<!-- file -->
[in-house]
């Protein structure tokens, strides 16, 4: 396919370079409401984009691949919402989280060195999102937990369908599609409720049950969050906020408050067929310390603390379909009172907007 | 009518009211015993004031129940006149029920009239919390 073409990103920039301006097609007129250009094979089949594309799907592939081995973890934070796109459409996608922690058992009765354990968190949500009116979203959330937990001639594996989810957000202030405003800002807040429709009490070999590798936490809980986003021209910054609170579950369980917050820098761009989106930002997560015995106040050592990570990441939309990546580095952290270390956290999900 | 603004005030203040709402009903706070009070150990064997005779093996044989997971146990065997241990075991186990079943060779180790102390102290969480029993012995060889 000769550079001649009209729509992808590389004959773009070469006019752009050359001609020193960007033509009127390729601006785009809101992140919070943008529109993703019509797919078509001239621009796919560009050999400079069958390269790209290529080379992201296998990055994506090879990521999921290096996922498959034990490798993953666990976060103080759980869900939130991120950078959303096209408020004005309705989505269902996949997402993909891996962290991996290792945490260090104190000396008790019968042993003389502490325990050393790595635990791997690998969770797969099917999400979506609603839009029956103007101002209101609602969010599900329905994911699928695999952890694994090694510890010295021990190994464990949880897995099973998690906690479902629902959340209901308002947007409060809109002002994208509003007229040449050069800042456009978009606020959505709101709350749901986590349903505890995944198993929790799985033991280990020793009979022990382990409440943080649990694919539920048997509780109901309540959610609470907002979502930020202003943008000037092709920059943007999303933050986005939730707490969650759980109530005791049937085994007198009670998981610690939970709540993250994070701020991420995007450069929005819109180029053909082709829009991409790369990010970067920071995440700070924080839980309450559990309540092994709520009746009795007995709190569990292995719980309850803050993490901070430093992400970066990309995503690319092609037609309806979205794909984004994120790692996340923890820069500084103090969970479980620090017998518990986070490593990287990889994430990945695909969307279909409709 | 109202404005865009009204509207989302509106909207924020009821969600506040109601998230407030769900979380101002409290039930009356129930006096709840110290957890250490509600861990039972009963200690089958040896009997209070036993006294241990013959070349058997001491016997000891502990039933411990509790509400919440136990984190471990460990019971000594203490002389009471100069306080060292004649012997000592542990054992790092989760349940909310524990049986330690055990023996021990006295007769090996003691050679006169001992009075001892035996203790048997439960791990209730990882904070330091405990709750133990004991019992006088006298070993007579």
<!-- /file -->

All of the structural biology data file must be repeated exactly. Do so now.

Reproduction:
[in-house]
């Protein structure tokens, strides 16, 4: 396919370079409401984009691949919402989280060195999102937990369908599609409720049950969050906020408050067929310390603390379909009172907007 | 009518009211015993004031129940006149029920009239919390 073409990103920039301006097609007129250009094979089949594309799907592939081995973890934070796109459409996608922690058992009765354990968190949500009116979203959330937990001639594996989810957000202030405003800002807040429709009490070999590798936490809980986003021209910054609170579950369980917050820098761009989106930002997560015995106040050592990570990441939309990546580095952290270390956290999900 | 603004005030203040709402009903706070009070150990064997005779093996044989997971146990065997241990075991186990079943060779180790102390102290969480029993012995060889 000769550079001649009209729509992808590389004959773009070469006019752009050359001609020193960007033509009127390729601006785009809101992140919070943008529109993703019509797919078509001239621009796919560009050999400079069958390269790209290529080379992201296998990055994506090879990521999921290096996922498959034990490798993953666990976060103080759980869900939130991120950078959303096209408020004005309705989505269902996949997402993909891996962290991996290792945490260090104190000396008790019968042993003389502490325990050393790595635990791997690998969770797969099917999400979506609603839009029956103007101002209101609602969010599900329905994911699928695999952890694994090694510890010295021990190994464990949880897995099973998690906690479902629902959340209901308002947007409060809109002002994208509003007229040449050069800042456009978009606020959505709101709350749901986590349903505890995944198993929790799985033991280990020793009979022990382990409440943080649990694919539920048997509780109901309540959610609470907002979502930020202003943008000037092709920059943007999303933050986005939730707490969650759980109530005791049937085994007198009670998981610690939970709540993250994070701020991420995007450069929005819109180029053909082709829009991409790369990010970067920071995440700070924080839980309450559990309540092994709520009746009795007995709190569990292995719980309850803050993490901070430093992400970066990309995503690319092609037609309806979205794909984004994120790692996340923890820069500084103090969970479980620090017998518990986070490593990287990889994430990945695909969307279909409709 | 109202404005865009009204509207989302509106909207924020009821969600506040109601998230407030769900979380101002409290039930009356129930006096709840110290957890250490509600861990039972009963200690089958040896009997209070036993006294241990013959070349058997001491016997000891502990039933411990509790509400919440136990984190471990460990019971000594203490002389009471100069306080060292004649012997000592542990054992790092989760349940909310524990049986330690055990023996021990006295007769090996003691050679006169001992009075001892035996203790048997439960791990209730990882904070330091405990709750133990004991019992006088006298070993007579």